Mauritania is a northwestern African country that is bordered in the north by Algeria and the territory known as Western Sahara, in the east by Mali, in the south by Senegal and in the west by the Atlantic Ocean.
A considerable portion of Mauritania, about 70% of the land, is desert. This makes the more-than-one-million-square-kilometer country one of the most scarcely populated countries in the world with a little over four million inhabitants.
Mauritania’s geographical layout means that for the last 500 or so years, it has been home to very few peoples. Those considered natives, a Berber group as well as another tribe that belongs to the Niger-Congo group, settled in the south of the modern country some centuries ago.
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One of the Berber peoples who lived in this area were those described in the Greco-Roman world as the Mauri people, a nomenclature that is linked to the more familiar Moor. In the 7th century common era, the home of Mauri became a Roman province, from which time the Romans called this part of the Sahel region, Mauritenia (what we now know is the anglicized spelling).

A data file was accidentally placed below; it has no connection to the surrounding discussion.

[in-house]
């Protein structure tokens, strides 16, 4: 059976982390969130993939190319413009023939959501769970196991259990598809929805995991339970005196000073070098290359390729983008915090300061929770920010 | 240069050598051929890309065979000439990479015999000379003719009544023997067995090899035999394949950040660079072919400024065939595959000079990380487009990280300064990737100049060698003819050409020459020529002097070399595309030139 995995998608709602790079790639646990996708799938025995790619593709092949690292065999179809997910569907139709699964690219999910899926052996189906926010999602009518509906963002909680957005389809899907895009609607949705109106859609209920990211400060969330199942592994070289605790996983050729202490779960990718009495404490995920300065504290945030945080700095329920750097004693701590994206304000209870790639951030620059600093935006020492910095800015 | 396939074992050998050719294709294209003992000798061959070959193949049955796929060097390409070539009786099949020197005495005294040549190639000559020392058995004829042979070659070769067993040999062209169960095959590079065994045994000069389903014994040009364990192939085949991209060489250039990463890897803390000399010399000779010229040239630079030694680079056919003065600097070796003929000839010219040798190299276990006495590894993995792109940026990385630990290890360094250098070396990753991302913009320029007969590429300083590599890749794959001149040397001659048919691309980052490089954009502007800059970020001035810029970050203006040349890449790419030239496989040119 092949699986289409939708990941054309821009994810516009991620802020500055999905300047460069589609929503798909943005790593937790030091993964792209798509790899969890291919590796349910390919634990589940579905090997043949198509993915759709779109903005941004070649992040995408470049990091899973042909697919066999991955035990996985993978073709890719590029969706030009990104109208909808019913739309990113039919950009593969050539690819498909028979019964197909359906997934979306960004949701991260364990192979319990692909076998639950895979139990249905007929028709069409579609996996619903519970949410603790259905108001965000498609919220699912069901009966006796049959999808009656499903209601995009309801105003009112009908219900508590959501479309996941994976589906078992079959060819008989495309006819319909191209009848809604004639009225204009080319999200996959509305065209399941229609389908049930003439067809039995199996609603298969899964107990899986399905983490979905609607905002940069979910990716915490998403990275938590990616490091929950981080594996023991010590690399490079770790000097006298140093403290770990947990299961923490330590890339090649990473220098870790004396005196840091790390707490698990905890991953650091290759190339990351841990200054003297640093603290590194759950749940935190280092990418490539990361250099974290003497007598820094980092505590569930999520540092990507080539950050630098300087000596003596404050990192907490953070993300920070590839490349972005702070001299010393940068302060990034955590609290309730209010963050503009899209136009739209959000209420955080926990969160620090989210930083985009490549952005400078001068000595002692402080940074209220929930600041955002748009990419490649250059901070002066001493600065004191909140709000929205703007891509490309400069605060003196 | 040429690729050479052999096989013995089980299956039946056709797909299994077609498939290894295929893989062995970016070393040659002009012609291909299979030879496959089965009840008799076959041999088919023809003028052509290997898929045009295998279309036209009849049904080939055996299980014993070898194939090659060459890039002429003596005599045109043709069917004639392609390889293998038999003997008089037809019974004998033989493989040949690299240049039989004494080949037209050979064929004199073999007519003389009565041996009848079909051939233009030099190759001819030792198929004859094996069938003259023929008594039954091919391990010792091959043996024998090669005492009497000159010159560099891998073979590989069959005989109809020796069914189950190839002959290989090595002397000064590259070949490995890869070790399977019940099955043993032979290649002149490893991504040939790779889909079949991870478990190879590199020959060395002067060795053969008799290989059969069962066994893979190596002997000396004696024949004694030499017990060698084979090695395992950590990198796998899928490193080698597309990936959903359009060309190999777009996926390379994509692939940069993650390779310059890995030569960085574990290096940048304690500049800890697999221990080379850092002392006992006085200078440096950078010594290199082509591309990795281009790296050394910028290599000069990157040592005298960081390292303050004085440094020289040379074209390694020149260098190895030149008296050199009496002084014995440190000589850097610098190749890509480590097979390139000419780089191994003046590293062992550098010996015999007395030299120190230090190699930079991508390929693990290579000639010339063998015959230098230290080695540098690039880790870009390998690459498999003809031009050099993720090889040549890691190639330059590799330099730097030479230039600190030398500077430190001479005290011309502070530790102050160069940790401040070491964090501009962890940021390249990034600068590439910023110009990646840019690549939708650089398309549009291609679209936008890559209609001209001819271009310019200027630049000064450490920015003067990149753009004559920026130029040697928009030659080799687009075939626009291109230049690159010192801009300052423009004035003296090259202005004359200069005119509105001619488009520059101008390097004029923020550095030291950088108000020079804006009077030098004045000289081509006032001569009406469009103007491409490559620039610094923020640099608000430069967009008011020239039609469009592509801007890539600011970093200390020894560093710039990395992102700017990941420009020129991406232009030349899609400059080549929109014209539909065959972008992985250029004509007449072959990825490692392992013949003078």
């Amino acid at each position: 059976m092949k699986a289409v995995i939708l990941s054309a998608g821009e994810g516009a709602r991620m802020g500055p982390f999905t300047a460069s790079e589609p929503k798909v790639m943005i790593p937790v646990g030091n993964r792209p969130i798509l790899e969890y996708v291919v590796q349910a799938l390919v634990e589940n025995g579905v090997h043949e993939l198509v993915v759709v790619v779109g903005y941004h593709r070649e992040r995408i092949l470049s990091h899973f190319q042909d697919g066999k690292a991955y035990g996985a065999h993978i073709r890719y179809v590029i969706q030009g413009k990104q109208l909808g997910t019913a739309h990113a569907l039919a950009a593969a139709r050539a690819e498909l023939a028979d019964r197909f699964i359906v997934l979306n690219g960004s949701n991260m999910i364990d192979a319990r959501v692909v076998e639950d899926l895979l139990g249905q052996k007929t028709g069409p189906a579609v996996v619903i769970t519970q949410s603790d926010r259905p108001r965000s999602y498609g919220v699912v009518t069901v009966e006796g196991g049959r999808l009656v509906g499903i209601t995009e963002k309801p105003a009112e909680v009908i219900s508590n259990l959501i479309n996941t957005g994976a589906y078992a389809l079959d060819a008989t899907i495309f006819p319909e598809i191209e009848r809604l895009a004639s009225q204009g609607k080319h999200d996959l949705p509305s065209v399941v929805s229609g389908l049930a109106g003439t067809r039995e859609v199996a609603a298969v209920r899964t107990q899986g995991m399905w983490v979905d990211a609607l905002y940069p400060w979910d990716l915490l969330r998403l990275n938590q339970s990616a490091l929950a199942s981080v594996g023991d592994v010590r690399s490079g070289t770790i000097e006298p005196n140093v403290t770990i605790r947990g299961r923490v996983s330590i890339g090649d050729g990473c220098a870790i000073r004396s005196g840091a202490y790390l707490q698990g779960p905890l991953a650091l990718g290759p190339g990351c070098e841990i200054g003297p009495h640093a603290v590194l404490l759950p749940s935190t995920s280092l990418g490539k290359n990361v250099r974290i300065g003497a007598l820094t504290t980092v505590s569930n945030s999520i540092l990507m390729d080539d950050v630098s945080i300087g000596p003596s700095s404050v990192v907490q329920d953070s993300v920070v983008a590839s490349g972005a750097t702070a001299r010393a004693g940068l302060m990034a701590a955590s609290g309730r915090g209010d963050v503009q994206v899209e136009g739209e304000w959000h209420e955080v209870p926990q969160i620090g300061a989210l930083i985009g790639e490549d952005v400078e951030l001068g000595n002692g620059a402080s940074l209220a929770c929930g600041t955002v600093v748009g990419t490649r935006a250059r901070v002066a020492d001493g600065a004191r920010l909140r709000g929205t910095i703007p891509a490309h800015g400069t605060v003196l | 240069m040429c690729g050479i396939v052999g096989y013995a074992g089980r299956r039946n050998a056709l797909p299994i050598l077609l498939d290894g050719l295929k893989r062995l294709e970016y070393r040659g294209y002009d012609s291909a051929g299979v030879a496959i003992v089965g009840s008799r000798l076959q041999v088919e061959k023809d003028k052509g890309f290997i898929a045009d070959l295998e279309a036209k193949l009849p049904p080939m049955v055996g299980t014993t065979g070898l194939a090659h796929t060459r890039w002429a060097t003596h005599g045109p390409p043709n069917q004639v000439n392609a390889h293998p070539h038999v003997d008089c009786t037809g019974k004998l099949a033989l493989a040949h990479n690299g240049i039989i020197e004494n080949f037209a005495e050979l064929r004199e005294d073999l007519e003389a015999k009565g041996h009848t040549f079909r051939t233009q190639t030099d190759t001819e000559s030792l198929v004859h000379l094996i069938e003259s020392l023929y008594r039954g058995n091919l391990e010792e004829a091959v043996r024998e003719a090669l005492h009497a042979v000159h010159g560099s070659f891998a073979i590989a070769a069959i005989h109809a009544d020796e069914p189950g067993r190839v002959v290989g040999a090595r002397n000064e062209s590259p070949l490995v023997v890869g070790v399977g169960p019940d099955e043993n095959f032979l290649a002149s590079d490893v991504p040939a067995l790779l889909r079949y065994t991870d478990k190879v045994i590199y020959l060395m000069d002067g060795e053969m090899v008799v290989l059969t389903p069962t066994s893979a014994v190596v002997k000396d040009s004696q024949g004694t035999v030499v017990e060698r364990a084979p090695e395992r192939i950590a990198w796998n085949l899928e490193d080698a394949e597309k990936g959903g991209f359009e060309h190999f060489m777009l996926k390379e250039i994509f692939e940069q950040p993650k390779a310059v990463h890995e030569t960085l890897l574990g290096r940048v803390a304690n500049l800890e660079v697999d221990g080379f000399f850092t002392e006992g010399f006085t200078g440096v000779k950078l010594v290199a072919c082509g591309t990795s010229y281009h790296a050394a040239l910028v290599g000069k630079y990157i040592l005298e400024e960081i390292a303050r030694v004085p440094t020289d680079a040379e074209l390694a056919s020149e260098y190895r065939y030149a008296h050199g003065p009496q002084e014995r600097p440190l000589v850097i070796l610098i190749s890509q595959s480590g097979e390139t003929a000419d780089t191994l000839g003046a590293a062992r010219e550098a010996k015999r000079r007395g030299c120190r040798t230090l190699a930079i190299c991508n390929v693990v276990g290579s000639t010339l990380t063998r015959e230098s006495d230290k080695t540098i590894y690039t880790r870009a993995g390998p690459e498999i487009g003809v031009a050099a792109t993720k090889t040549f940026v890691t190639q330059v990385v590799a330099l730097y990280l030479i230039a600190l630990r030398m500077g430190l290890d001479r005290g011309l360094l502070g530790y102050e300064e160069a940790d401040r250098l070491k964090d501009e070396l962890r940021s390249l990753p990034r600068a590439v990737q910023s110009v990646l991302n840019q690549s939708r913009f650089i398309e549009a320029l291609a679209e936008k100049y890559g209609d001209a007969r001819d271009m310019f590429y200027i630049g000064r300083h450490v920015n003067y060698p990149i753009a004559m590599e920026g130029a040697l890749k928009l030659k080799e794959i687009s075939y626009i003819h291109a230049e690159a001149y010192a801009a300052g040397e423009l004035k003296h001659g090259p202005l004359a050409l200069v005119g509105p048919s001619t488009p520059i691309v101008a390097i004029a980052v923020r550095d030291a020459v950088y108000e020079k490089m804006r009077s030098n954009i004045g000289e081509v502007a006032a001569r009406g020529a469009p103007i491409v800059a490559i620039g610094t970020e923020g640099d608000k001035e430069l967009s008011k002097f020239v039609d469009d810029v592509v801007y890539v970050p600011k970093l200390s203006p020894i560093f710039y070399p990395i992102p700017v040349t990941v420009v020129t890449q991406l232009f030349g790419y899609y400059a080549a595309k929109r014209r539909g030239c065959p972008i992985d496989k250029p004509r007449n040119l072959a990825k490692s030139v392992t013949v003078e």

After the collapse of the Roman Empire, Mauretania became the center of the Almoravid dynasty that was instrumental in spreading Islam and Arabic culture throughout north and west Africa. By the beginning of the 20th century, specifically in 1904, France had laid claim to the land which was in the backyard of a number of their colonies in that region.
Mauritanian nationalist identity began to coalesce around the centuries-old Arab-Berber culture just around the beginning of World War I. The country has three main ethnic groups: the Bidhan or white Moor, the Haratin or black Moor and the people of the Niger-Congo stock.
In 1960, the country won independence from France while led by Moktar Ould Daddah, a man of the privileged white Moor group.